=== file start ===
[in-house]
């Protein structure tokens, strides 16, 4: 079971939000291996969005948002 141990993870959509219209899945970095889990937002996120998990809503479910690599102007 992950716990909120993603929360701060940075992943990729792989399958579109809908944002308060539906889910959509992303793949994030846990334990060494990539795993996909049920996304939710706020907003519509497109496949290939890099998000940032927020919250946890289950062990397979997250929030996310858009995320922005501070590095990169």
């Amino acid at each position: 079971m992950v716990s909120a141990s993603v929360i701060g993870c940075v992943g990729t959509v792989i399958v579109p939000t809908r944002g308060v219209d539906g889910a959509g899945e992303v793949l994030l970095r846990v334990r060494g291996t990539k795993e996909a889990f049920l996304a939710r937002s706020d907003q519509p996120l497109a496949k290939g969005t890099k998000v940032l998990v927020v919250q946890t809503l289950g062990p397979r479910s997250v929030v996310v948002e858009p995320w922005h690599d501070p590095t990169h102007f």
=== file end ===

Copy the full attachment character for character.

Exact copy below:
[in-house]
């Protein structure tokens, strides 16, 4: 079971939000291996969005948002 141990993870959509219209899945970095889990937002996120998990809503479910690599102007 992950716990909120993603929360701060940075992943990729792989399958579109809908944002308060539906889910959509992303793949994030846990334990060494990539795993996909049920996304939710706020907003519509497109496949290939890099998000940032927020919250946890289950062990397979997250929030996310858009995320922005501070590095990169």
């Amino acid at each position: 079971m992950v716990s909120a141990s993603v929360i701060g993870c940075v992943g990729t959509v792989i399958v579109p939000t809908r944002g308060v219209d539906g889910a959509g899945e992303v793949l994030l970095r846990v334990r060494g291996t990539k795993e996909a889990f049920l996304a939710r937002s706020d907003q519509p996120l497109a496949k290939g969005t890099k998000v940032l998990v927020v919250q946890t809503l289950g062990p397979r479910s997250v929030v996310v948002e858009p995320w922005h690599d501070p590095t990169h102007f």